Practical Consideration: An Immediate Exigency in the Indo-Nepal Relation

Amit Kumar Gupta

Cross border threats, which involve influx of counterfeit currencies, illegal arms, smuggling of narcotics, illegal wildlife trade and its derivatives and cross border terrorism, are gaining momentum along the 726 kilometer long porous India-Nepal border. It is a grave concern for India considering the present political instability in Nepal. Despite a broad agreement on not to allow respective territory to be used against one another and to form a Bilateral Consultative Group on security related issues between two Prime Ministers in August 2009, both countries have failed to sign the vital extradition treaty. The treaty has been delayed due to non compliance from Nepal government. It is believed that China has been strongly opposing the treaty for strategic reason.

In retrospective, the two countries entered into a strategic partnership by signing a treaty in 1950. The terms of which set the tone of the nature of relationship that they share at present. The border was opened for free movement of people and goods, and also close collaboration was sought in matters of defense and foreign affairs. However, certain provisions in the 1950 Friendship Treaty, such as Nepal need to take the permission of India before it could buy weapons from any other country, which has been recently looked upon with resentment by the Nepalese.

The resentments have been so strong that it reached the zenith of demanding to scrap the treaty. Subsequently, many Nepali leaders used the so called 'China card' against India with the hope that India would discard its highfaluting conduct towards the Himalayan country. These Nepali leaders conceive that India views China to be its adversary, as was evident in the Nehruvian speech, “We cannot allow that barrier [Himalayas] to be penetrated. Therefore, much as we appreciate the independence of Nepal, we cannot allow anything to go wrong in Nepal[…] because that would be a risk to our own security.”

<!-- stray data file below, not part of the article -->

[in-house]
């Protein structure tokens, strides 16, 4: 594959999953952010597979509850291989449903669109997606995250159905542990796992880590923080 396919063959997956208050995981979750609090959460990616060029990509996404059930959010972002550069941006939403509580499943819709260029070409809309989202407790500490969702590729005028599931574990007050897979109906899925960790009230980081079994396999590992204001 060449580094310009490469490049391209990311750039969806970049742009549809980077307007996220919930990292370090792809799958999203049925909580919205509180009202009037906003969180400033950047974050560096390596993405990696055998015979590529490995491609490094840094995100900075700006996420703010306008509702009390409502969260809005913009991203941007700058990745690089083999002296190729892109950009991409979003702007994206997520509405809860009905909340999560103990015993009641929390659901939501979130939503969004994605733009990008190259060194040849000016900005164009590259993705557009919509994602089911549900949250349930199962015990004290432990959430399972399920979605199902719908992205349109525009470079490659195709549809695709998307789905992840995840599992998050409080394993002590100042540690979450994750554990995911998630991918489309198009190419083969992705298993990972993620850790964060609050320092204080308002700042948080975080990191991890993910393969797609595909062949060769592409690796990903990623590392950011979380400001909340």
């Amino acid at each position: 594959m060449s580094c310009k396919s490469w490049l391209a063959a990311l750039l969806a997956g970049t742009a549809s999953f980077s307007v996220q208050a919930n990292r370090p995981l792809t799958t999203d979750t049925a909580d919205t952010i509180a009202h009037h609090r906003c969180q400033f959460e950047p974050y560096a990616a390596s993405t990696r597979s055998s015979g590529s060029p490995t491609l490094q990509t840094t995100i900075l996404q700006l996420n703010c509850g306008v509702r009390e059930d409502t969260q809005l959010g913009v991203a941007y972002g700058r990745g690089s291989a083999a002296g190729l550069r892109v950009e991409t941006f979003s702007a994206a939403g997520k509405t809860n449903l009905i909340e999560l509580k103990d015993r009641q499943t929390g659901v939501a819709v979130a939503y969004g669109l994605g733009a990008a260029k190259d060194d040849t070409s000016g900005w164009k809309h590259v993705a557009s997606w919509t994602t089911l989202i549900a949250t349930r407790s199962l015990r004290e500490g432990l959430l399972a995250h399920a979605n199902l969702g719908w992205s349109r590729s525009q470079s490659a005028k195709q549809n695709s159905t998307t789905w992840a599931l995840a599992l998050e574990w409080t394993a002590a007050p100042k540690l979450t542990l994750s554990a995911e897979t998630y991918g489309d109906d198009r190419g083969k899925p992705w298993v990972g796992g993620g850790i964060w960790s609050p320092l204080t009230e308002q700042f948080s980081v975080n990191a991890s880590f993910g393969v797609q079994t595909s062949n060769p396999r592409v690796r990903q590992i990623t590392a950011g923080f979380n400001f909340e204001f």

On the same breadth, some Nepali think tanks also aware of over indulgence into the Chinese factor could prove detrimental to it as experience shows that Chinese extract more than they contribute, For that reason Nepal continues to maintain affable relations with India.

Hence, India has been playing the role of a big brother, giving Nepal as much largesse and favor as any other country would do. India has now agreed to condescend to Nepal’s much yearning solicitation of reviewing the 1950 Treaty and further strengthening the bilateral relationship. This step of reviewing the treaty is a very welcome step as the new treaty can address the contemporary issues that loom, and benefit both.

Among all contemporary issues, that concerns India, is that Nepal is being used as a transit point by terrorists. The security and intelligence agencies of India have gathered ample evidence of the Pakistan's engagements in pushing terrorists into India by using the porous India-Nepal border. The arrest of Mohammed Umer Madani, a top operative of Lashkar-e-Taiba (LeT), in June 2009 confirmed this claim. Madani headed the operation in Nepal, and is also said to be a close aid of LeT founder Hafiz Saeed. He provided Lashkar operatives with passports, cash and communications facilities that allowed them to travel from Pakistan to India through Kathmandu, and then also secured their escape. Other terrorist groups like Harkat-ul-Jihad-al-Islami (HuJI), Jaish-e-Mohammad (JeM), among many others are also said to have been functioning from Nepal.

Nepal no-doubt is in no position to make concrete action in this regard, citing their political disturbances. Nonetheless, India is very capable of annihilating the terrorist network active in Nepal. The only requirement is the same will and determination which was used in flushing out the separatist group, United Liberation Front of Asom (ULFA), from Bhutan.

Seeking concerted global action against terrorism is a distant mirage. India should realize that its problems are its own, and not that of the world. It will have to take decisive actions on its own. Practical considerations limit India from taking any step against the terrorists’ working against it in Pakistan. But India can definitely do that in Nepal with the help of the Government in Kathmandu. Zero tolerance should be the tone from the Indian side. Whatever the political situation in Nepal, India cannot compromise with its security concerns. It can’t wait until the Maoist in Nepal develops reverence towards India. The Maoists have to be brought into confidence. And it is then and only then, the two countries will move forward, towards becoming friendly neighbors.

Author Note
Amit Kumar Gupta, Doctoral Fellow, Department of Political Science, Jamia Millia Islamia, New Delhi